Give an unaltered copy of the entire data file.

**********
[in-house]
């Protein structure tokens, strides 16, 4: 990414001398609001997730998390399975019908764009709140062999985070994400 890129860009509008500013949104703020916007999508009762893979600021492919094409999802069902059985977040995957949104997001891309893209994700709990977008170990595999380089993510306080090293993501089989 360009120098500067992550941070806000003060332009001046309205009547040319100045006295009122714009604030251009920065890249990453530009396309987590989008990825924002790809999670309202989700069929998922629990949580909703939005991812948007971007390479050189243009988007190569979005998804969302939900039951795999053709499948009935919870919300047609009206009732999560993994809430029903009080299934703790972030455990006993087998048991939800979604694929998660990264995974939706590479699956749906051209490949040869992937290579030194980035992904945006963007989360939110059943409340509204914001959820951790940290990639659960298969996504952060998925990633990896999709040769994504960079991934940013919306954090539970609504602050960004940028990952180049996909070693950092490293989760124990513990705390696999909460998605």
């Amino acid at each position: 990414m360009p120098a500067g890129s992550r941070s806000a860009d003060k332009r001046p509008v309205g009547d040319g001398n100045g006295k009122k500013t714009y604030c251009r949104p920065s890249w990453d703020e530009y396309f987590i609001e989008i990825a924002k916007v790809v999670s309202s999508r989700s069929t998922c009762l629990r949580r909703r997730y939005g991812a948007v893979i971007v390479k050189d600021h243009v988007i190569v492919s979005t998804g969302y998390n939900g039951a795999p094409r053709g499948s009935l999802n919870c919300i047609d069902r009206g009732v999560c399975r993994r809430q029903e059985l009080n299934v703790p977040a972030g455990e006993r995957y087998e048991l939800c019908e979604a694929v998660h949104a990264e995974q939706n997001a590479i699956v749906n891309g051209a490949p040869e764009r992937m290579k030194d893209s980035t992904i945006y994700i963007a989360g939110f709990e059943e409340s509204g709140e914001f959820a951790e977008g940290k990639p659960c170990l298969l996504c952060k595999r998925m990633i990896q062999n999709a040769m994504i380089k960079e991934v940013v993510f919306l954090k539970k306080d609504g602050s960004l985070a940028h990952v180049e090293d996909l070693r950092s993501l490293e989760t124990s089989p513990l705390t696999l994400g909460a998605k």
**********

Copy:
[in-house]
């Protein structure tokens, strides 16, 4: 990414001398609001997730998390399975019908764009709140062999985070994400 890129860009509008500013949104703020916007999508009762893979600021492919094409999802069902059985977040995957949104997001891309893209994700709990977008170990595999380089993510306080090293993501089989 360009120098500067992550941070806000003060332009001046309205009547040319100045006295009122714009604030251009920065890249990453530009396309987590989008990825924002790809999670309202989700069929998922629990949580909703939005991812948007971007390479050189243009988007190569979005998804969302939900039951795999053709499948009935919870919300047609009206009732999560993994809430029903009080299934703790972030455990006993087998048991939800979604694929998660990264995974939706590479699956749906051209490949040869992937290579030194980035992904945006963007989360939110059943409340509204914001959820951790940290990639659960298969996504952060998925990633990896999709040769994504960079991934940013919306954090539970609504602050960004940028990952180049996909070693950092490293989760124990513990705390696999909460998605």
């Amino acid at each position: 990414m360009p120098a500067g890129s992550r941070s806000a860009d003060k332009r001046p509008v309205g009547d040319g001398n100045g006295k009122k500013t714009y604030c251009r949104p920065s890249w990453d703020e530009y396309f987590i609001e989008i990825a924002k916007v790809v999670s309202s999508r989700s069929t998922c009762l629990r949580r909703r997730y939005g991812a948007v893979i971007v390479k050189d600021h243009v988007i190569v492919s979005t998804g969302y998390n939900g039951a795999p094409r053709g499948s009935l999802n919870c919300i047609d069902r009206g009732v999560c399975r993994r809430q029903e059985l009080n299934v703790p977040a972030g455990e006993r995957y087998e048991l939800c019908e979604a694929v998660h949104a990264e995974q939706n997001a590479i699956v749906n891309g051209a490949p040869e764009r992937m290579k030194d893209s980035t992904i945006y994700i963007a989360g939110f709990e059943e409340s509204g709140e914001f959820a951790e977008g940290k990639p659960c170990l298969l996504c952060k595999r998925m990633i990896q062999n999709a040769m994504i380089k960079e991934v940013v993510f919306l954090k539970k306080d609504g602050s960004l985070a940028h990952v180049e090293d996909l070693r950092s993501l490293e989760t124990s089989p513990l705390t696999l994400g909460a998605k």